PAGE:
|Judgments - Wisely v. John Fulton Plumbers Limited (Scotland)|
Wadey v. Surrey County Council
In one significant respect the provisions about interest in section 103 of the Act of 1992 have been rendered unnecessary by the new scheme. Awards of general damages and of solatium are no longer exposed to the risk of a reduction to reflect the amount paid under the scheme to the Secretary of State by the compensator. There is therefore no need for a provision directing the order in which the reduction is to be made as against special and general damages and as against patrimonial loss and solatium. But section 103 was in two parts. The second part, which contained a special provision about the order of ranking as between general and special damages and patrimonial loss and solatium, is the part which has been superseded under the new scheme. The first part, which contained a general provision about assessing the amount of interest payable in respect of an award of damages, would still have been relevant under the new scheme but it has not been re-enacted. The only guidance which the new scheme contains as to how this matter is to be dealt with is that to be found in section 17, which provides that the amount of any listed benefits is to be disregarded in assessing damages.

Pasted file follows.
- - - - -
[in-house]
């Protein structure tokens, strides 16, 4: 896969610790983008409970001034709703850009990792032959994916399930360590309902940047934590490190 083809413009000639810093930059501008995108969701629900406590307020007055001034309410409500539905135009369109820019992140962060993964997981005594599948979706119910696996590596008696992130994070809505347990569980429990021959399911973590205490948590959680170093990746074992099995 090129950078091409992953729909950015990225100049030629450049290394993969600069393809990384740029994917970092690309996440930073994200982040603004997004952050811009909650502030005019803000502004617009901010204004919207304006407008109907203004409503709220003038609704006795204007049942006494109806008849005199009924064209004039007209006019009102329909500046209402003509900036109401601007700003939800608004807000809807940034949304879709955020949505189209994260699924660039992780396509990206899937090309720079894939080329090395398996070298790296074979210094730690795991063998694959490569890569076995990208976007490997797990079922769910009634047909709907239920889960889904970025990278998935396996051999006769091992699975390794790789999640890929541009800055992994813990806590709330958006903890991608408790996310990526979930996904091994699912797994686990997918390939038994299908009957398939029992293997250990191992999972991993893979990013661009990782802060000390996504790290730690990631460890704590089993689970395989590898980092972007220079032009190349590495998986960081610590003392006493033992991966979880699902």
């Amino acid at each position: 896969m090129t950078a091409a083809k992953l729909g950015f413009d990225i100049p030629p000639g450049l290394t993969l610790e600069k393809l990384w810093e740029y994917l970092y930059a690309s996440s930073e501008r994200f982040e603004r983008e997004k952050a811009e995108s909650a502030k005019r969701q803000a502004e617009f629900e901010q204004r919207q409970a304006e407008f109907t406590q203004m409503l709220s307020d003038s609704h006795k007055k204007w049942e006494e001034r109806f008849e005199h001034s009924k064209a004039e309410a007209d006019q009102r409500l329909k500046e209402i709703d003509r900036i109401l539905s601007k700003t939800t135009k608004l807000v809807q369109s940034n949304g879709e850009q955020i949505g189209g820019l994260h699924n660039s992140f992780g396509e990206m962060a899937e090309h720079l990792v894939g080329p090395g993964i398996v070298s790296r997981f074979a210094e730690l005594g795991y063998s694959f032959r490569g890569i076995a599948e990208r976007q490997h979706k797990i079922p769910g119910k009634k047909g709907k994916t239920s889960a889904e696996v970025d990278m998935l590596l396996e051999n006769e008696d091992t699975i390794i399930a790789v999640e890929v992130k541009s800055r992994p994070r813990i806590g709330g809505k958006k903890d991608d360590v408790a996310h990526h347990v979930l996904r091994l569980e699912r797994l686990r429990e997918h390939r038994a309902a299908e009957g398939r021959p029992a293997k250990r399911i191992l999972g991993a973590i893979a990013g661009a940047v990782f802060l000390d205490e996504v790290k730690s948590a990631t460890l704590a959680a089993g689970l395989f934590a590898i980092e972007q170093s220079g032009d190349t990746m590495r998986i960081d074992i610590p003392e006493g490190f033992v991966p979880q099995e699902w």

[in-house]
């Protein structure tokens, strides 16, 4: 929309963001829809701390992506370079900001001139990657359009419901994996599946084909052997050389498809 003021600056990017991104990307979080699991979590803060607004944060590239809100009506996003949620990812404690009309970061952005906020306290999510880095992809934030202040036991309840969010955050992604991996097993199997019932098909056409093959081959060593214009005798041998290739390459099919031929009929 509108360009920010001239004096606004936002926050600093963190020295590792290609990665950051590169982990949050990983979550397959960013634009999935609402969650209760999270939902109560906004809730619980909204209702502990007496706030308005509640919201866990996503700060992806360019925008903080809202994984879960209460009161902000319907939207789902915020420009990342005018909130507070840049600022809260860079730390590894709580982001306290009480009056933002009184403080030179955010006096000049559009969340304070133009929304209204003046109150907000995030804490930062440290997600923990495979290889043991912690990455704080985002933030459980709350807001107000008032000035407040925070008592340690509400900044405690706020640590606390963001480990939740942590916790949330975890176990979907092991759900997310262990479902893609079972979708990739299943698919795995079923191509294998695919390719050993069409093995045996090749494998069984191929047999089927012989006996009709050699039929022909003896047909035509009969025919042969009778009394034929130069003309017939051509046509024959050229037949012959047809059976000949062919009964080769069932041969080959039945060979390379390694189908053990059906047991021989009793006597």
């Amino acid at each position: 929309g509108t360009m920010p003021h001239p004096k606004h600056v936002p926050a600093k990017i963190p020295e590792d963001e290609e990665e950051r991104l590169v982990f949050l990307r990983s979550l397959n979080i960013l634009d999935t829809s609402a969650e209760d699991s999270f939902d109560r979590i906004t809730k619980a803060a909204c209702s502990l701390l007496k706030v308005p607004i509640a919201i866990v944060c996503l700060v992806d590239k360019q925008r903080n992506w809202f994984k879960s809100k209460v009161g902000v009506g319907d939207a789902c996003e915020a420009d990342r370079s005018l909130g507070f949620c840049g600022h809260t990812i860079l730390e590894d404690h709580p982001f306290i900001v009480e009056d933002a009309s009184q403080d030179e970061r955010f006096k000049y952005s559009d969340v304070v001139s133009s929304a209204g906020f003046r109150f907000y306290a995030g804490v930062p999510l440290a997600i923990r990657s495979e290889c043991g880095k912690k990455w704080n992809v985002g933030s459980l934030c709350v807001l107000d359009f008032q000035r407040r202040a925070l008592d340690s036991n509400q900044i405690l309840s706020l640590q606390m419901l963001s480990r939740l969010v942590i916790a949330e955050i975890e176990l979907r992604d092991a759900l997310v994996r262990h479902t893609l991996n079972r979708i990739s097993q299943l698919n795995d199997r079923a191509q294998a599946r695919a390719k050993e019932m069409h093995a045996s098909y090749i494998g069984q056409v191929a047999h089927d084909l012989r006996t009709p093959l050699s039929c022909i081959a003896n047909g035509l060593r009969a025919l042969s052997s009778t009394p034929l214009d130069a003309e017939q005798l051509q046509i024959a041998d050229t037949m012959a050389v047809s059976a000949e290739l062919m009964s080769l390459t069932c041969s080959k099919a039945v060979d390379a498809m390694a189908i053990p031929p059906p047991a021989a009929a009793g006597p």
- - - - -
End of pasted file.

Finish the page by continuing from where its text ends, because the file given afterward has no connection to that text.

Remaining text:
The effect of section 17 is that damages must be assessed in a way which treats the amount which the claimant has received by way of listed benefits in exactly the same manner as any amounts which he may have received under, for example, a private insurance policy. They are to be disregarded, so the amounts awarded under the heads described in Schedule 2 to the Act of 1997 as loss of wages, cost of support and loss of mobility are to be assessed without making any deduction for the relevant benefits. The normal practice is for amounts which are treated as irrelevant in the assessment of damages to be disregarded when interest is being awarded on those damages. This is because the purpose of the award of interest is to compensate the claimant for lying out of the money to which he has been found entitled by the court when it is making the award of damages. Amounts which are to be disregarded are treated as irrelevant when the amount of damages is being assessed. It seems unlikely that there can be a sound reason in principle for treating sums received by the claimant from other sources which are irrelevant for the purpose of assessing damages as relevant when interest on those damages is being calculated.